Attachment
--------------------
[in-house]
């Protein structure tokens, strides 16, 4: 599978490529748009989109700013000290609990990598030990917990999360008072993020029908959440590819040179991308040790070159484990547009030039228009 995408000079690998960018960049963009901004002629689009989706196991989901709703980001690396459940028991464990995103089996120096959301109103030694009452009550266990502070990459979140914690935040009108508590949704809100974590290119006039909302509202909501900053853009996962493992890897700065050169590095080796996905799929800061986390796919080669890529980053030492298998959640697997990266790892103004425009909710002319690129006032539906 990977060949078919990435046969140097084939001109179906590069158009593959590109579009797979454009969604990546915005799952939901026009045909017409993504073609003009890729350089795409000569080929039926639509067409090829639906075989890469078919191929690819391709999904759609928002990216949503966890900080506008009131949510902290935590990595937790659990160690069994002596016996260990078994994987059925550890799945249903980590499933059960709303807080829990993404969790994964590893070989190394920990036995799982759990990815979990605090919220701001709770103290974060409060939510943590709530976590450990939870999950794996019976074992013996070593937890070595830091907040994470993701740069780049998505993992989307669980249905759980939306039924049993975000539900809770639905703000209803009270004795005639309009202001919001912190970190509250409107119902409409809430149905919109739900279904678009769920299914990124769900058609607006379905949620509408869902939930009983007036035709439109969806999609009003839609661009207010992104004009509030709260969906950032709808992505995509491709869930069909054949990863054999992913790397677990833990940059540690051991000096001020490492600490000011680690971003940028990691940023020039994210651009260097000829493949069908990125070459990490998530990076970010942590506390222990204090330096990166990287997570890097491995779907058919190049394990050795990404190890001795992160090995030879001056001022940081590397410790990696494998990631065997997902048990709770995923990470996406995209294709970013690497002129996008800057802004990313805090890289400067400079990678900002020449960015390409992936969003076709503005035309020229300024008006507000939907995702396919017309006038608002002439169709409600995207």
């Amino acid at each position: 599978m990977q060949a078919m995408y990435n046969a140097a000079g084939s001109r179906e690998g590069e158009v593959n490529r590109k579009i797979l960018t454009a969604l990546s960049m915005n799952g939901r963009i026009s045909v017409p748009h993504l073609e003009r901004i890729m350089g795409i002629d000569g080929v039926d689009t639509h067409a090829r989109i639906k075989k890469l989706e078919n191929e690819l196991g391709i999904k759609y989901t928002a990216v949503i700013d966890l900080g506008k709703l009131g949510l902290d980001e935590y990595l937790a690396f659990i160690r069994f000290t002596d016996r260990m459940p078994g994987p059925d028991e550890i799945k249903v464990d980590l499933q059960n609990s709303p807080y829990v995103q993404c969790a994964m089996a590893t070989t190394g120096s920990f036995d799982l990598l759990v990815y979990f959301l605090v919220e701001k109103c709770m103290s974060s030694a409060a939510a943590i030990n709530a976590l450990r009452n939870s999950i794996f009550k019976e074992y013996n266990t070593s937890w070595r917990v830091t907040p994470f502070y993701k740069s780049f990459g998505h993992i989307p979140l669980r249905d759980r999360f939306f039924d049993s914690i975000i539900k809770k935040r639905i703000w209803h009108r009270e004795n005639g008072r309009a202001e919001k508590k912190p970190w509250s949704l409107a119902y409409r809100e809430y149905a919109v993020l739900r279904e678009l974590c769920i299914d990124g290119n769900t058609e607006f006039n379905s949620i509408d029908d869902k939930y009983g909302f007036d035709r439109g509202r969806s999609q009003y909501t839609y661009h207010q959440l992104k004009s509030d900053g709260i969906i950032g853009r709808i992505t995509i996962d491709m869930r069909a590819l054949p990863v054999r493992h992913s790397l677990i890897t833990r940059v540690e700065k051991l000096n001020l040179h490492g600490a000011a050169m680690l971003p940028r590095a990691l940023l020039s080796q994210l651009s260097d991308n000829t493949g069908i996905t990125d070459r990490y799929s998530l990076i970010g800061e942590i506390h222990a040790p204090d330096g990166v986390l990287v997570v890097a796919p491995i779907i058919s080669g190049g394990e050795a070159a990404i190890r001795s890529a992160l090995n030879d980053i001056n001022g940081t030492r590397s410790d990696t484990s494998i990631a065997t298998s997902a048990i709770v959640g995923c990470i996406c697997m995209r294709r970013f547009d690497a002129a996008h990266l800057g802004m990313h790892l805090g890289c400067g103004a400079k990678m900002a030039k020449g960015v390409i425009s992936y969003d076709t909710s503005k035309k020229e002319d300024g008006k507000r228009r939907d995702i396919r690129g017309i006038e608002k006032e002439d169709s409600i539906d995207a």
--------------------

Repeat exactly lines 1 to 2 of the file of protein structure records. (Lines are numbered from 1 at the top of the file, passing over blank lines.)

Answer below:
[in-house]
């Protein structure tokens, strides 16, 4: 599978490529748009989109700013000290609990990598030990917990999360008072993020029908959440590819040179991308040790070159484990547009030039228009 995408000079690998960018960049963009901004002629689009989706196991989901709703980001690396459940028991464990995103089996120096959301109103030694009452009550266990502070990459979140914690935040009108508590949704809100974590290119006039909302509202909501900053853009996962493992890897700065050169590095080796996905799929800061986390796919080669890529980053030492298998959640697997990266790892103004425009909710002319690129006032539906 990977060949078919990435046969140097084939001109179906590069158009593959590109579009797979454009969604990546915005799952939901026009045909017409993504073609003009890729350089795409000569080929039926639509067409090829639906075989890469078919191929690819391709999904759609928002990216949503966890900080506008009131949510902290935590990595937790659990160690069994002596016996260990078994994987059925550890799945249903980590499933059960709303807080829990993404969790994964590893070989190394920990036995799982759990990815979990605090919220701001709770103290974060409060939510943590709530976590450990939870999950794996019976074992013996070593937890070595830091907040994470993701740069780049998505993992989307669980249905759980939306039924049993975000539900809770639905703000209803009270004795005639309009202001919001912190970190509250409107119902409409809430149905919109739900279904678009769920299914990124769900058609607006379905949620509408869902939930009983007036035709439109969806999609009003839609661009207010992104004009509030709260969906950032709808992505995509491709869930069909054949990863054999992913790397677990833990940059540690051991000096001020490492600490000011680690971003940028990691940023020039994210651009260097000829493949069908990125070459990490998530990076970010942590506390222990204090330096990166990287997570890097491995779907058919190049394990050795990404190890001795992160090995030879001056001022940081590397410790990696494998990631065997997902048990709770995923990470996406995209294709970013690497002129996008800057802004990313805090890289400067400079990678900002020449960015390409992936969003076709503005035309020229300024008006507000939907995702396919017309006038608002002439169709409600995207």